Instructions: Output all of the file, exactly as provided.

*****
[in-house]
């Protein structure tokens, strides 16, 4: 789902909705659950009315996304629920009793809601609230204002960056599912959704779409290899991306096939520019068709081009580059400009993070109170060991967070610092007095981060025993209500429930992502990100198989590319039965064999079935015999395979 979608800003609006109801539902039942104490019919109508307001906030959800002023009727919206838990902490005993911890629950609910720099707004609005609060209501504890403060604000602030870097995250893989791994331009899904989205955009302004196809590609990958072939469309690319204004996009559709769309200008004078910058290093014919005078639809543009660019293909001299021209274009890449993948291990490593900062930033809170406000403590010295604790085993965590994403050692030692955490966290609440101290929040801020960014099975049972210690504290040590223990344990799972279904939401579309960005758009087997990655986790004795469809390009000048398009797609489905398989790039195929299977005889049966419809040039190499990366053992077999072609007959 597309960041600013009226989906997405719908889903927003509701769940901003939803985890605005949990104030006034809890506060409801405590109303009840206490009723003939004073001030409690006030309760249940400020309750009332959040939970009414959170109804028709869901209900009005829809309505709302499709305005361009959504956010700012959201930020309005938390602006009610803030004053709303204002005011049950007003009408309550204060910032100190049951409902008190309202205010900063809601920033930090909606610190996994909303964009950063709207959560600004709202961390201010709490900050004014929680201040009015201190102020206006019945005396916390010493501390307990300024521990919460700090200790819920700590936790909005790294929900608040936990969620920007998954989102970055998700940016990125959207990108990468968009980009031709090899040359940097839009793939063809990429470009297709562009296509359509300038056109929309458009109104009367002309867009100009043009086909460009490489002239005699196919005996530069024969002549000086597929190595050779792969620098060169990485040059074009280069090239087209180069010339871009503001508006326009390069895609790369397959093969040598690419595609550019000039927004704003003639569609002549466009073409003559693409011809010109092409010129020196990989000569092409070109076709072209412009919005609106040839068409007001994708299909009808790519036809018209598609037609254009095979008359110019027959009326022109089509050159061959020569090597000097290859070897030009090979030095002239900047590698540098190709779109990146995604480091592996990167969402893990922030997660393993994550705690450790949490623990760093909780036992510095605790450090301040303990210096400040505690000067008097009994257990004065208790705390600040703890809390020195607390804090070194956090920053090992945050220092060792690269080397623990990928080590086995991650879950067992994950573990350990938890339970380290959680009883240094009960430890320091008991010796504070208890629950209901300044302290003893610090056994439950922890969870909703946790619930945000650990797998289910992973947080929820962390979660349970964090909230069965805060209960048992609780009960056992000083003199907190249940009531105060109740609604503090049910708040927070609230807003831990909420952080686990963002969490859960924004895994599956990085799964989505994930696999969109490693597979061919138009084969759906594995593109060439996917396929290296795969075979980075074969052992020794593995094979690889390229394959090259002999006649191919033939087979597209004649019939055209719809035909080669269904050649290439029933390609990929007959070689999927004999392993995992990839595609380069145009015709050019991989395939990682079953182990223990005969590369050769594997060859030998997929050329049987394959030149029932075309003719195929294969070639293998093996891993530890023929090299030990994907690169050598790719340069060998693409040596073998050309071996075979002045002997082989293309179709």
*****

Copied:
[in-house]
């Protein structure tokens, strides 16, 4: 789902909705659950009315996304629920009793809601609230204002960056599912959704779409290899991306096939520019068709081009580059400009993070109170060991967070610092007095981060025993209500429930992502990100198989590319039965064999079935015999395979 979608800003609006109801539902039942104490019919109508307001906030959800002023009727919206838990902490005993911890629950609910720099707004609005609060209501504890403060604000602030870097995250893989791994331009899904989205955009302004196809590609990958072939469309690319204004996009559709769309200008004078910058290093014919005078639809543009660019293909001299021209274009890449993948291990490593900062930033809170406000403590010295604790085993965590994403050692030692955490966290609440101290929040801020960014099975049972210690504290040590223990344990799972279904939401579309960005758009087997990655986790004795469809390009000048398009797609489905398989790039195929299977005889049966419809040039190499990366053992077999072609007959 597309960041600013009226989906997405719908889903927003509701769940901003939803985890605005949990104030006034809890506060409801405590109303009840206490009723003939004073001030409690006030309760249940400020309750009332959040939970009414959170109804028709869901209900009005829809309505709302499709305005361009959504956010700012959201930020309005938390602006009610803030004053709303204002005011049950007003009408309550204060910032100190049951409902008190309202205010900063809601920033930090909606610190996994909303964009950063709207959560600004709202961390201010709490900050004014929680201040009015201190102020206006019945005396916390010493501390307990300024521990919460700090200790819920700590936790909005790294929900608040936990969620920007998954989102970055998700940016990125959207990108990468968009980009031709090899040359940097839009793939063809990429470009297709562009296509359509300038056109929309458009109104009367002309867009100009043009086909460009490489002239005699196919005996530069024969002549000086597929190595050779792969620098060169990485040059074009280069090239087209180069010339871009503001508006326009390069895609790369397959093969040598690419595609550019000039927004704003003639569609002549466009073409003559693409011809010109092409010129020196990989000569092409070109076709072209412009919005609106040839068409007001994708299909009808790519036809018209598609037609254009095979008359110019027959009326022109089509050159061959020569090597000097290859070897030009090979030095002239900047590698540098190709779109990146995604480091592996990167969402893990922030997660393993994550705690450790949490623990760093909780036992510095605790450090301040303990210096400040505690000067008097009994257990004065208790705390600040703890809390020195607390804090070194956090920053090992945050220092060792690269080397623990990928080590086995991650879950067992994950573990350990938890339970380290959680009883240094009960430890320091008991010796504070208890629950209901300044302290003893610090056994439950922890969870909703946790619930945000650990797998289910992973947080929820962390979660349970964090909230069965805060209960048992609780009960056992000083003199907190249940009531105060109740609604503090049910708040927070609230807003831990909420952080686990963002969490859960924004895994599956990085799964989505994930696999969109490693597979061919138009084969759906594995593109060439996917396929290296795969075979980075074969052992020794593995094979690889390229394959090259002999006649191919033939087979597209004649019939055209719809035909080669269904050649290439029933390609990929007959070689999927004999392993995992990839595609380069145009015709050019991989395939990682079953182990223990005969590369050769594997060859030998997929050329049987394959030149029932075309003719195929294969070639293998093996891993530890023929090299030990994907690169050598790719340069060998693409040596073998050309071996075979002045002997082989293309179709």